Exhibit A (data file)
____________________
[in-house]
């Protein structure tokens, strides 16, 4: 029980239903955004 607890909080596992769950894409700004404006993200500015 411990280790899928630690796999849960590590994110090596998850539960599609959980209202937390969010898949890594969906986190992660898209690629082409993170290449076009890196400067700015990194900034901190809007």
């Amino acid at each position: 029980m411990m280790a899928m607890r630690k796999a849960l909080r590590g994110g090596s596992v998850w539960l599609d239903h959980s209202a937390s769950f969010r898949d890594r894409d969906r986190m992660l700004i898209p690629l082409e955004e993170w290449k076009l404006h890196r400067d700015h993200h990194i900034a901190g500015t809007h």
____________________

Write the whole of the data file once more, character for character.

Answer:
[in-house]
């Protein structure tokens, strides 16, 4: 029980239903955004 607890909080596992769950894409700004404006993200500015 411990280790899928630690796999849960590590994110090596998850539960599609959980209202937390969010898949890594969906986190992660898209690629082409993170290449076009890196400067700015990194900034901190809007």
């Amino acid at each position: 029980m411990m280790a899928m607890r630690k796999a849960l909080r590590g994110g090596s596992v998850w539960l599609d239903h959980s209202a937390s769950f969010r898949d890594r894409d969906r986190m992660l700004i898209p690629l082409e955004e993170w290449k076009l404006h890196r400067d700015h993200h990194i900034a901190g500015t809007h």